The East Lansing Public Library wants every child to be ready to read before they start school. Sharing books with your child helps them establish pre-literacy skills, such as understanding the sounds letters make; developing a bigger vocabulary; building background knowledge about all sorts of people, places, and things; and learning to love books. East Lansing Public Library’s 1,000 Books Before Kindergarten program is a fun and free way to start your child on the path to becoming a great reader.
One thousand books may sound like a lot, but if you read just one book a day, you’ll meet your goal in less than three years, or read three books a day to reach your goal in under one year! Any child from birth to five years old may participate, just follow these steps:
- Register: Sign up at the East Lansing Public Library, pick up your first reading log, and get reading!
- Track Your Reading: Check off a square for each book you read with your child on your reading log. Every book counts! If your child wants to hear the same book over and over, that’s ok; count it each time. You can also count the books your child hears in storytime, daycare, preschool, or with a friend or family member. All reading opportunities count so long as your child listens to the whole book.
- 100-Book Milestones: Each time you read 100 books, bring your reading log to the library, receive a special reward, and take home a new log for your next 100 books.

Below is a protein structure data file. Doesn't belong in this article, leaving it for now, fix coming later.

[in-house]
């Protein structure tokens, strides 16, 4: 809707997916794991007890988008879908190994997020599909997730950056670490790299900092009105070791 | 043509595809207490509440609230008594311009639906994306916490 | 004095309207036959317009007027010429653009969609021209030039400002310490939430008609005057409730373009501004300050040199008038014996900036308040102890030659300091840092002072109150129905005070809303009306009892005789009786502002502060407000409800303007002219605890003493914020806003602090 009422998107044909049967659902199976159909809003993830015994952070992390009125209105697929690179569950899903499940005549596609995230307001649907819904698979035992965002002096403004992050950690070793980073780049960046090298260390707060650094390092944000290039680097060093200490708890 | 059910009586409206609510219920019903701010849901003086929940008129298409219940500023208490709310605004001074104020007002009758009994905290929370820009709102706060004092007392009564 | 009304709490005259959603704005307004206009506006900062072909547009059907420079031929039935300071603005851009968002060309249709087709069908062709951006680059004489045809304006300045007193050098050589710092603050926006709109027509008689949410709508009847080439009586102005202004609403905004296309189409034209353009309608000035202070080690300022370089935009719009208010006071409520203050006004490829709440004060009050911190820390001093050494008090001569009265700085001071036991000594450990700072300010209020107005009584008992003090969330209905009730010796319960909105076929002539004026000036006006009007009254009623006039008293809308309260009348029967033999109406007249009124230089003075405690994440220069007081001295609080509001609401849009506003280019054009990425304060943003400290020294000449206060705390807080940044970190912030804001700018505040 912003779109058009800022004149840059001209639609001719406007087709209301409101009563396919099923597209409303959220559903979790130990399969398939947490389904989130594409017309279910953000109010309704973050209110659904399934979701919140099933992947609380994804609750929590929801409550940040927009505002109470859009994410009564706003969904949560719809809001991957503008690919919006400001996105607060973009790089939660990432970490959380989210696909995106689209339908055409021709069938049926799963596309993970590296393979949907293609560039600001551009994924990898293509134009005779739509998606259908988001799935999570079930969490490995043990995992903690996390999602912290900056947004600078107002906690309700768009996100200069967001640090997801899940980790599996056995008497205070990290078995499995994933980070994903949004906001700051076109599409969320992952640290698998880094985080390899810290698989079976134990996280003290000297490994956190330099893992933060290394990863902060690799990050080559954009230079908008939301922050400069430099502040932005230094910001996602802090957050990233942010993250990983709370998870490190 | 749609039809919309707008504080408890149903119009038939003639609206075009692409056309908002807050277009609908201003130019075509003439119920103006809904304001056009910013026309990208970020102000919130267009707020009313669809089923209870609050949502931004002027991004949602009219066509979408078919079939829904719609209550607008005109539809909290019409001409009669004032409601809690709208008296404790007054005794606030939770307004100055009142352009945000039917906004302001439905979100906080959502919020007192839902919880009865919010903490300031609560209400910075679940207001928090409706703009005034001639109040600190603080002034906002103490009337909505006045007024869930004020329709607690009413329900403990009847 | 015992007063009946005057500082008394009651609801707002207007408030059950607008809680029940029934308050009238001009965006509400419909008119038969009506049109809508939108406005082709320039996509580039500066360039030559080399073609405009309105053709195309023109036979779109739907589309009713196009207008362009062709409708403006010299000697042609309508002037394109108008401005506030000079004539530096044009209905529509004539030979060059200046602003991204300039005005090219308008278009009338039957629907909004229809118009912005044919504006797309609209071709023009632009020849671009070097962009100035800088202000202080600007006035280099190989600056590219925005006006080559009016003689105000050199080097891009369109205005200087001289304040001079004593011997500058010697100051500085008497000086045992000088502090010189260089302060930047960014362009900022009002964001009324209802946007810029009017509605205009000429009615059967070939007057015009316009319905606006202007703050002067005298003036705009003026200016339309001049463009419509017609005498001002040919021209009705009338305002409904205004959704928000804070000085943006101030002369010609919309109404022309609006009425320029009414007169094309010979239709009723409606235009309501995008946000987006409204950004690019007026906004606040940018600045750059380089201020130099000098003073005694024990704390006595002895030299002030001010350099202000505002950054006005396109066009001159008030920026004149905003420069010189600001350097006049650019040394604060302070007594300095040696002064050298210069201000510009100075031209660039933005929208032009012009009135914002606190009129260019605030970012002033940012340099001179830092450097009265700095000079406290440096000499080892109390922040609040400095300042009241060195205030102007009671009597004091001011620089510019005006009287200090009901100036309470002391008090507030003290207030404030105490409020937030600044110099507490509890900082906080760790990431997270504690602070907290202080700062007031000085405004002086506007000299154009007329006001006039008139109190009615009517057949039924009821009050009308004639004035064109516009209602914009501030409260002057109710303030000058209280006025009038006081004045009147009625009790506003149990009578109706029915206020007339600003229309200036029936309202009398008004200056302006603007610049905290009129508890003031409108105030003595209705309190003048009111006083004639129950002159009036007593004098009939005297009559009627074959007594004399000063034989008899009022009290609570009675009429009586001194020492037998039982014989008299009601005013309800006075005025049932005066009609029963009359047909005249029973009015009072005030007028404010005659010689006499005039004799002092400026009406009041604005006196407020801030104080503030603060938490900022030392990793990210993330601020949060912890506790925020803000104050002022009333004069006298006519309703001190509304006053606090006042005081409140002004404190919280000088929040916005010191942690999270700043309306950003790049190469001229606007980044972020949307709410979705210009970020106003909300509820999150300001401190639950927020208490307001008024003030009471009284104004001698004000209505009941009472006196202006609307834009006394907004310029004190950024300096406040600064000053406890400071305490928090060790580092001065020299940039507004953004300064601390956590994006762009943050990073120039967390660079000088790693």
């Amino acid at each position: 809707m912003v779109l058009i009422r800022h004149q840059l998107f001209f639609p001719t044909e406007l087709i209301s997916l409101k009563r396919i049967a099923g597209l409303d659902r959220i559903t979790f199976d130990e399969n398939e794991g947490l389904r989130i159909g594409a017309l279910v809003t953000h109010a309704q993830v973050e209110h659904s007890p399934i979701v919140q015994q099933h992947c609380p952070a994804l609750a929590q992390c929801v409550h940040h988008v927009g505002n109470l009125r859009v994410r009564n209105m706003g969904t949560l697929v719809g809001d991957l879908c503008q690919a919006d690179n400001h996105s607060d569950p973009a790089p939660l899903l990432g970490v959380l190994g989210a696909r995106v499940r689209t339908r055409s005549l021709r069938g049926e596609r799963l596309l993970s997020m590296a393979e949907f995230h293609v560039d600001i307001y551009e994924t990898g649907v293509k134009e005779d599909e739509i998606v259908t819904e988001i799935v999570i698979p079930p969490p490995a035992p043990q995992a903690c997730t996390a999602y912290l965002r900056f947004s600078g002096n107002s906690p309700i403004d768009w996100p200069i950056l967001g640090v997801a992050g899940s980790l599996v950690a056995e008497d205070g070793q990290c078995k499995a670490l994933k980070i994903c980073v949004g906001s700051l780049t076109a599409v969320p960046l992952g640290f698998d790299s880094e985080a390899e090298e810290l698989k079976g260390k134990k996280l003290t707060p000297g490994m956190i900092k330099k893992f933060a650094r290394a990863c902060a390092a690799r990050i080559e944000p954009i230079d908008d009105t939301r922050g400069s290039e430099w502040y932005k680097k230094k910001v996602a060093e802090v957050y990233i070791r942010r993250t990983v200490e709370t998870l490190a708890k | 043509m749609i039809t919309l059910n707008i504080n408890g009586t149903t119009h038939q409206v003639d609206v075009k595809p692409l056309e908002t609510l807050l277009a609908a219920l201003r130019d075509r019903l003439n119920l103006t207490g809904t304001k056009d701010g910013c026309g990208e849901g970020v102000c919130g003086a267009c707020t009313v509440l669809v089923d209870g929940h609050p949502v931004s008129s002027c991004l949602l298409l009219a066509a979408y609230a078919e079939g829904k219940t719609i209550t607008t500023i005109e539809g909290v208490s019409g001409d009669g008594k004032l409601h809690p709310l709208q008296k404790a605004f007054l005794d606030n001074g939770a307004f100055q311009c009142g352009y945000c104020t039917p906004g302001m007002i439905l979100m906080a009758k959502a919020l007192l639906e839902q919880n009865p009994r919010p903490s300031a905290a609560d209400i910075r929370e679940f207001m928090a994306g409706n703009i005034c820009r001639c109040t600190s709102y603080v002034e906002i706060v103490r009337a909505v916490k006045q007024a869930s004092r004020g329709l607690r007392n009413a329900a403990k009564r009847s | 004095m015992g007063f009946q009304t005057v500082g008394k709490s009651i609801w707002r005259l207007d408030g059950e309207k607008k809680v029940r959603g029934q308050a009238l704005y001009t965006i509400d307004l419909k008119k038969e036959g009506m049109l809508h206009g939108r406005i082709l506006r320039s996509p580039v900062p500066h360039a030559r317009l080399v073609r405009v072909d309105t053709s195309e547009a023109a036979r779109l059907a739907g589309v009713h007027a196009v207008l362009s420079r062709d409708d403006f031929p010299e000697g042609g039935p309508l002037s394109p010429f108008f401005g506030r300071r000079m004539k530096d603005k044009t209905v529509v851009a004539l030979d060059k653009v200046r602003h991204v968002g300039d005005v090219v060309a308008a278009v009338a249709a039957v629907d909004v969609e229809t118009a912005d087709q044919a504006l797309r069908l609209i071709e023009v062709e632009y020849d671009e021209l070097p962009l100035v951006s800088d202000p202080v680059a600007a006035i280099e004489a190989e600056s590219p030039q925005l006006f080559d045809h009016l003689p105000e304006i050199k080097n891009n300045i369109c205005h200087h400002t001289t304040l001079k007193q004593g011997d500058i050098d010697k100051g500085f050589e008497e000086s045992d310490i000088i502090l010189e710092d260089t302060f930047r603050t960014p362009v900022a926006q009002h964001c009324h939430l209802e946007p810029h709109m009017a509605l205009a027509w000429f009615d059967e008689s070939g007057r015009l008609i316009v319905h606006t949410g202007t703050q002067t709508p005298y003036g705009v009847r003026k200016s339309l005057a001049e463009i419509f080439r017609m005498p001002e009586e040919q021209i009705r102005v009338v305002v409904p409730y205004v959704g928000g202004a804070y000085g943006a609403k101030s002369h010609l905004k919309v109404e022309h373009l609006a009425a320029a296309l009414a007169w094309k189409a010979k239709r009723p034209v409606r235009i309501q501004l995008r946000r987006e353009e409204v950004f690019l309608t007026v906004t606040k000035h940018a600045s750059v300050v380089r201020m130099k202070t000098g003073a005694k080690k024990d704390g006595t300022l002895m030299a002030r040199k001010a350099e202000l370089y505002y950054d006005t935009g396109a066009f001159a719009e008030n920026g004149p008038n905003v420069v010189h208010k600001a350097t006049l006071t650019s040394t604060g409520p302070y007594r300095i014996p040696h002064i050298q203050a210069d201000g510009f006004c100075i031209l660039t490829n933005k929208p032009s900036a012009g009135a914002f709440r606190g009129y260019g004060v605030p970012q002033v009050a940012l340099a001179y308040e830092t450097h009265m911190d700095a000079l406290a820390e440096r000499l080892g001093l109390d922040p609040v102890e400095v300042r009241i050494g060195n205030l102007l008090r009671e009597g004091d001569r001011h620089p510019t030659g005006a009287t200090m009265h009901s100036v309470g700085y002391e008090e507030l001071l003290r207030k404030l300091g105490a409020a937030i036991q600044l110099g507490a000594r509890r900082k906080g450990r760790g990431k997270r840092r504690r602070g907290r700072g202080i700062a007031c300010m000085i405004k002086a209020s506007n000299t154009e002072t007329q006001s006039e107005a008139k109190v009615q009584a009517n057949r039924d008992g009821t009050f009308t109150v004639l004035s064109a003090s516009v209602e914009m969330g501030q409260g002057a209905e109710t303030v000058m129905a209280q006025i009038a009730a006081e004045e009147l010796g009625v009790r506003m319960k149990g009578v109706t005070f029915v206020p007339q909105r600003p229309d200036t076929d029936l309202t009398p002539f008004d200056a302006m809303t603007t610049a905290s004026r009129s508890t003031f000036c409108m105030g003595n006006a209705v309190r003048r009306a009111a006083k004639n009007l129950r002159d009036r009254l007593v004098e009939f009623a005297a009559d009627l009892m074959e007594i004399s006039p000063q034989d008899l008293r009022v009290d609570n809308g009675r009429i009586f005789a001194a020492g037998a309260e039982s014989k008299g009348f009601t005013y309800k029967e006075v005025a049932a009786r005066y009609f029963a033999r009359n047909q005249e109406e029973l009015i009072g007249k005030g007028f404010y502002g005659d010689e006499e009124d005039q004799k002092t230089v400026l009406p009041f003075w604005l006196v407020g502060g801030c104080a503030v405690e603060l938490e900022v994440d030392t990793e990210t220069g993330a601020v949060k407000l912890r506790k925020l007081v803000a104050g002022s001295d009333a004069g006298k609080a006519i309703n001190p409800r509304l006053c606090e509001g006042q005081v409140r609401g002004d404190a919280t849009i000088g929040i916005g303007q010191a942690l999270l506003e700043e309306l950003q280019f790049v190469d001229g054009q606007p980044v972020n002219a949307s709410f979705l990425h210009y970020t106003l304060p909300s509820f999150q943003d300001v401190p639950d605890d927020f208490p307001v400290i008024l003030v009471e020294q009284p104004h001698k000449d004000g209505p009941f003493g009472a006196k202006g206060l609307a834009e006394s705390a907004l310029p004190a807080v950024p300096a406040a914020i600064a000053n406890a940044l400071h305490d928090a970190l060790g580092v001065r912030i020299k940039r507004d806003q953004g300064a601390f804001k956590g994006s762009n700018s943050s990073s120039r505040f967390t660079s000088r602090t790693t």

- 1,000 Books: Congratulations, you did it! You have given your child a priceless gift – the readiness to read!
- Keep Reading: Don’t stop at 1,000; keep reading so that your child is able to continue improving their pre-literacy skills or advancing as new readers.
Reading together is just one way to help your child become ready to read. There are four other activities that help children develop pre-literacy skills. You can also sing songs and rhymes, talk to or with your child, play with your child, and help them to develop fine motor skills needed for writing through art and craft activities. Talking, singing, reading, writing, and playing are the five activities that best help children become ready to read.
Are you interested in the program and want to get started while the building is closed to the public? Or would you prefer not to come in the building once we re-open? We've got a curbside edition for that!
Have questions? Email youth services librarian Caitlyn Stypa at email@example.com.